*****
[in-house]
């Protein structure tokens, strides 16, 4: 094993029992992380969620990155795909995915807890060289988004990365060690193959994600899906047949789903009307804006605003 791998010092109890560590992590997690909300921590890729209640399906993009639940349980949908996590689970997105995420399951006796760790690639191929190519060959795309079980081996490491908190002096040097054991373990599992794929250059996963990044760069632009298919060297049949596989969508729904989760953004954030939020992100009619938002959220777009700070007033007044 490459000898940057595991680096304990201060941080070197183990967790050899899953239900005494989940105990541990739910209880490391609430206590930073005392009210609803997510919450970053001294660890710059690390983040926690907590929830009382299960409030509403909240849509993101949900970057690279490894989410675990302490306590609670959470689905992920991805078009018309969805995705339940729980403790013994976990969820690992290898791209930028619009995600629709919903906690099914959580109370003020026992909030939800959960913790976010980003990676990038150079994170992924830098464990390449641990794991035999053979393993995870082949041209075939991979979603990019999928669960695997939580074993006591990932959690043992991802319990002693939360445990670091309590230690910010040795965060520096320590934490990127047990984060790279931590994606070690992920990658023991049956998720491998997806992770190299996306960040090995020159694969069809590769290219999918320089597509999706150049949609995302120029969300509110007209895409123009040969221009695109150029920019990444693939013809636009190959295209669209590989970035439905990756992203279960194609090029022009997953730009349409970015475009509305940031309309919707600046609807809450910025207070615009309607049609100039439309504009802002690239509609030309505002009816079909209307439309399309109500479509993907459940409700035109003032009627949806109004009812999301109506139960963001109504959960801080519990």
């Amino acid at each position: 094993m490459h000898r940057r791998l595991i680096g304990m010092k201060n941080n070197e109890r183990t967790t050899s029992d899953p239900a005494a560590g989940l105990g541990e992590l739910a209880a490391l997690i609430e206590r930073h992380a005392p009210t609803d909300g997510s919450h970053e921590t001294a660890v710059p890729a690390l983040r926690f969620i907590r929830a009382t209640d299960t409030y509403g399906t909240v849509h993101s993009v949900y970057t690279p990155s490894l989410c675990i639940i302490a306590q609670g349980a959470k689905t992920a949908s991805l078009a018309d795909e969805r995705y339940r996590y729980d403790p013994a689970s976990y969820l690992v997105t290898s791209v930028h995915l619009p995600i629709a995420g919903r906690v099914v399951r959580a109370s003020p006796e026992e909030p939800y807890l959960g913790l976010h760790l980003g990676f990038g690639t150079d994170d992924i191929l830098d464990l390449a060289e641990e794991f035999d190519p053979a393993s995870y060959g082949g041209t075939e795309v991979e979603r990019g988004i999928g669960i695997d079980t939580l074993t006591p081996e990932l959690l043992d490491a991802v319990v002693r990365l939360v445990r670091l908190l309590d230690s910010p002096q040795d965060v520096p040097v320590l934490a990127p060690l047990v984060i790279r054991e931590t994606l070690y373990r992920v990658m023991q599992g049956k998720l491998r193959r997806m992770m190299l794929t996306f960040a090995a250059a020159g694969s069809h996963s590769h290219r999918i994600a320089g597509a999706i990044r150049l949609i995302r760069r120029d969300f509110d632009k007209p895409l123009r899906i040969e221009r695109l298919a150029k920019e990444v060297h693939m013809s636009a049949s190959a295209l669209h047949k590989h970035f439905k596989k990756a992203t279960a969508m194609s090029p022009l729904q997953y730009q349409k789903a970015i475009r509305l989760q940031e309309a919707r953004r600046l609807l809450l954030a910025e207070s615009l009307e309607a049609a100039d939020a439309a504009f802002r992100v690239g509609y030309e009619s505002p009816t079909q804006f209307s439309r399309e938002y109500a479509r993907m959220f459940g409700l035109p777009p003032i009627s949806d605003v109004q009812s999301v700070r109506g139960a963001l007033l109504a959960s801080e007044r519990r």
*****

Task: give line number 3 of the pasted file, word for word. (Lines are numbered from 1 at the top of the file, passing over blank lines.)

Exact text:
């Amino acid at each position: 094993m490459h000898r940057r791998l595991i680096g304990m010092k201060n941080n070197e109890r183990t967790t050899s029992d899953p239900a005494a560590g989940l105990g541990e992590l739910a209880a490391l997690i609430e206590r930073h992380a005392p009210t609803d909300g997510s919450h970053e921590t001294a660890v710059p890729a690390l983040r926690f969620i907590r929830a009382t209640d299960t409030y509403g399906t909240v849509h993101s993009v949900y970057t690279p990155s490894l989410c675990i639940i302490a306590q609670g349980a959470k689905t992920a949908s991805l078009a018309d795909e969805r995705y339940r996590y729980d403790p013994a689970s976990y969820l690992v997105t290898s791209v930028h995915l619009p995600i629709a995420g919903r906690v099914v399951r959580a109370s003020p006796e026992e909030p939800y807890l959960g913790l976010h760790l980003g990676f990038g690639t150079d994170d992924i191929l830098d464990l390449a060289e641990e794991f035999d190519p053979a393993s995870y060959g082949g041209t075939e795309v991979e979603r990019g988004i999928g669960i695997d079980t939580l074993t006591p081996e990932l959690l043992d490491a991802v319990v002693r990365l939360v445990r670091l908190l309590d230690s910010p002096q040795d965060v520096p040097v320590l934490a990127p060690l047990v984060i790279r054991e931590t994606l070690y373990r992920v990658m023991q599992g049956k998720l491998r193959r997806m992770m190299l794929t996306f960040a090995a250059a020159g694969s069809h996963s590769h290219r999918i994600a320089g597509a999706i990044r150049l949609i995302r760069r120029d969300f509110d632009k007209p895409l123009r899906i040969e221009r695109l298919a150029k920019e990444v060297h693939m013809s636009a049949s190959a295209l669209h047949k590989h970035f439905k596989k990756a992203t279960a969508m194609s090029p022009l729904q997953y730009q349409k789903a970015i475009r509305l989760q940031e309309a919707r953004r600046l609807l809450l954030a910025e207070s615009l009307e309607a049609a100039d939020a439309a504009f802002r992100v690239g509609y030309e009619s505002p009816t079909q804006f209307s439309r399309e938002y109500a479509r993907m959220f459940g409700l035109p777009p003032i009627s949806d605003v109004q009812s999301v700070r109506g139960a963001l007033l109504a959960s801080e007044r519990r």